Thursday, February 22, 2007

A Good Craftsman Blames His Tools

Of course the adage states that it is a poor craftsman that blames his tools. The more that I work with handtools and teach the more that I think this is false. So many of the problems and also of the improvements that I find are due to a better tuning of the tools that I am using. As I ask more of them, finer surfaces and faster results, they seem to require more attention. Using a tool that isn't sharp is like driving a perfect car that happens to have flat tires. All of the other components being correct don't help if where the rubber meets pavement is flat. Often with students, I'll introduce them to a tool that isn't perfectly tuned to acquaint them with it and then we tune it together. The difference between the before and after says it all.
Some tools, such as the oft dreaded skew chisel, don't do the intended job at all unless tuned properly. The key to the skew is that the angle at which the two sides of the bevel meet cannot have any rounding at all. It must be flat, or hollow ground right up to the edge. Now I know that a slightly rounded edge (not to be confused with a curve along the edge) will cut, but it won't cut as cleanly and is much more difficult to control. This tiny difference counts dramatically in the performance of the tool, especially if your goal is to eliminate sanding. So my adage is that a good craftsman blames his tool, and then goes and tunes it.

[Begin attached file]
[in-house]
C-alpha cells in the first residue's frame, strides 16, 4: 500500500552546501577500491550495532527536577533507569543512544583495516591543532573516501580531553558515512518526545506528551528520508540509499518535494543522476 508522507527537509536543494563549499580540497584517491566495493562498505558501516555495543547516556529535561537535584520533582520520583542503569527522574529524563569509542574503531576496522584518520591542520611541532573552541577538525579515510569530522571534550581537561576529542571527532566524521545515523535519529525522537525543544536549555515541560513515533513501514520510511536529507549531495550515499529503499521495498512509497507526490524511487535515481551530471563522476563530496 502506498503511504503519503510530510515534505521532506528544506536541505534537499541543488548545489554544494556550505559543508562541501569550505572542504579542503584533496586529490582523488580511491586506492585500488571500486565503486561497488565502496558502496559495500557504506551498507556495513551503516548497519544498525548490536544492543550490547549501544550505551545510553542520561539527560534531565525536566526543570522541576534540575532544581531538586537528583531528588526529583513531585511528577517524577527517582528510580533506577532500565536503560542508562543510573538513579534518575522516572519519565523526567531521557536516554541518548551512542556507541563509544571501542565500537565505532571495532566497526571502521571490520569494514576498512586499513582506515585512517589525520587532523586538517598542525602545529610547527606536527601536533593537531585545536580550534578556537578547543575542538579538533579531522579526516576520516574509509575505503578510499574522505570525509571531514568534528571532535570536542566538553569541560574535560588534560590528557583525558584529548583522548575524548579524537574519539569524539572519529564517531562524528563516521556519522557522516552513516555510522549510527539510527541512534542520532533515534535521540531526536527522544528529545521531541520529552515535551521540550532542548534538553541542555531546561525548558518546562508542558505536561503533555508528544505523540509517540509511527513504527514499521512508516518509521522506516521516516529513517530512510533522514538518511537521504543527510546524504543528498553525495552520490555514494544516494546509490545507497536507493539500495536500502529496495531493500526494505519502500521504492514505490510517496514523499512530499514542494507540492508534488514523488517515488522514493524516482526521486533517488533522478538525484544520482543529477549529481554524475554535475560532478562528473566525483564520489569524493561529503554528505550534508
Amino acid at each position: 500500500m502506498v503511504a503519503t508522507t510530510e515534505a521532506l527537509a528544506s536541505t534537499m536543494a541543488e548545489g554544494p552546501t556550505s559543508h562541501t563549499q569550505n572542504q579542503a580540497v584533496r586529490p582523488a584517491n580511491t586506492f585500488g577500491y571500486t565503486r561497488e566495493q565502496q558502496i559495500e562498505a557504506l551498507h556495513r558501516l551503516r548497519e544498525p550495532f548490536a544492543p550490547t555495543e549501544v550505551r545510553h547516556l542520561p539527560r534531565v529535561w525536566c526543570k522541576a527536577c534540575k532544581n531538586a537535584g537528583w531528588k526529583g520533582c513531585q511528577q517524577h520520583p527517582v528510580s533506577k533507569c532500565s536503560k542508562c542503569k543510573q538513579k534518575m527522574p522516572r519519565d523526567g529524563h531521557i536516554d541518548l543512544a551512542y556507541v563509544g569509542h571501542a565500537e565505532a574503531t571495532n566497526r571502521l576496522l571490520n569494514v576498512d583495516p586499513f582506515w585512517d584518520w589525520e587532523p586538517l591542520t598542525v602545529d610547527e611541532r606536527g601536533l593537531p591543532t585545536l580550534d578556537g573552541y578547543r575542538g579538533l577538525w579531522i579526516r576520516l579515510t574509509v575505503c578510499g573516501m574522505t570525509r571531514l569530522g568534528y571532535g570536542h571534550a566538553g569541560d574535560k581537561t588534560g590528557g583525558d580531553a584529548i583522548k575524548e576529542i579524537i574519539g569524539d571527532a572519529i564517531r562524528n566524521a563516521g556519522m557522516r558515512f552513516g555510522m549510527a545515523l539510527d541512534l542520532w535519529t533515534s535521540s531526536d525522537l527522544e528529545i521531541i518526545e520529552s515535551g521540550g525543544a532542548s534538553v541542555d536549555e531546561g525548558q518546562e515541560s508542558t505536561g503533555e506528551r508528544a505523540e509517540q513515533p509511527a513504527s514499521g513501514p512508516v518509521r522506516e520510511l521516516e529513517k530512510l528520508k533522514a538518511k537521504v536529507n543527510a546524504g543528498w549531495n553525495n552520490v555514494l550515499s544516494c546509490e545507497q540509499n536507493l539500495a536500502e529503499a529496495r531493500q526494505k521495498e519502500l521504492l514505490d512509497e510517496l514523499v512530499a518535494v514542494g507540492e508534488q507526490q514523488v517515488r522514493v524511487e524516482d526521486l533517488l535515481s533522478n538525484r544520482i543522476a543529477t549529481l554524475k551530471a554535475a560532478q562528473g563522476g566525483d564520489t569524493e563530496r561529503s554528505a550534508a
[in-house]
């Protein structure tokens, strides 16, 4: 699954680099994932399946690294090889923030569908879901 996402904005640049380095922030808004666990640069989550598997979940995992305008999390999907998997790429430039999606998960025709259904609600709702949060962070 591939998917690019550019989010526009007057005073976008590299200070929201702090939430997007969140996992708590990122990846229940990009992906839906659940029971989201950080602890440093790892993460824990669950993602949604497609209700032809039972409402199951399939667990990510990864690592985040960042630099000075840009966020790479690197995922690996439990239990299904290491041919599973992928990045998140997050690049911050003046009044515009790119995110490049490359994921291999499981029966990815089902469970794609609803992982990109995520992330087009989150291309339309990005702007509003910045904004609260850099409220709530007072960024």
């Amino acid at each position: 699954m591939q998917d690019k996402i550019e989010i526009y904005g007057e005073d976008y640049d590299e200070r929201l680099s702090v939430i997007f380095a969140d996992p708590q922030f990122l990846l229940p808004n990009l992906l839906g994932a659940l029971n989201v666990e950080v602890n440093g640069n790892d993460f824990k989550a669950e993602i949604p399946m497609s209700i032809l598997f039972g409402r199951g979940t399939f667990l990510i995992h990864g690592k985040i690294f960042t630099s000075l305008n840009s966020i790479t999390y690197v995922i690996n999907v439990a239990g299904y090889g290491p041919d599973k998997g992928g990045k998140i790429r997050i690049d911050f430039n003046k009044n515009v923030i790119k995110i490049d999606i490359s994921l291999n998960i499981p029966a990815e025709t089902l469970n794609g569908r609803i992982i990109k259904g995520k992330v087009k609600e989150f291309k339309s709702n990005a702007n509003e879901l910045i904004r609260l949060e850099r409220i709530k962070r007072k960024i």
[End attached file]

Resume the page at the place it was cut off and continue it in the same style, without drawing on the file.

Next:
Lee County Native (Alabama) said...

Pete, thanks for this excellent blog. Your chairs and shop are inspirational, and you clearly have a knack for writing as well. You've mentioned the all-important subject of sharpening in a couple of your posts; will you then talk about your method tomorrow?

Thanks again; and, so you know, I saw your blog link on

Peter Galbert said...

Thanks for the comments. I will definitely be talking about sharpening and tool tuning in a more specific way. I would appreciate more input about what topics interest folks visiting the site.

Greg said...

Sharpening is a great topic. Also tools. You mentioned you like a shallower travisher in a past blog, for example. Blog us what you want in a travisher. Draw knife preferences? You have a really nifty rig for holding seat blanks while you are saddling. You might also talk about riving. I see you have a brake for riving much like Dave Sawyer's. Lots of people don't know that they can have some influence in the direction of the split when riving. (I've got more- If you ever run out of subjects just ask! :) )

Joshua King said...

Just getting into hand tools and want to pose a question as to what chisels you need in a chairmakers set? Beginning to form some of my own opinions with regards to different styles, but there are so many types its mind boggling.
I like the concept of socket style chisels for the purpose of being able to replace my own handles in the future, but my adage right now would be properly stated as, "A good craftsman can only blame his tools once he has some to blame."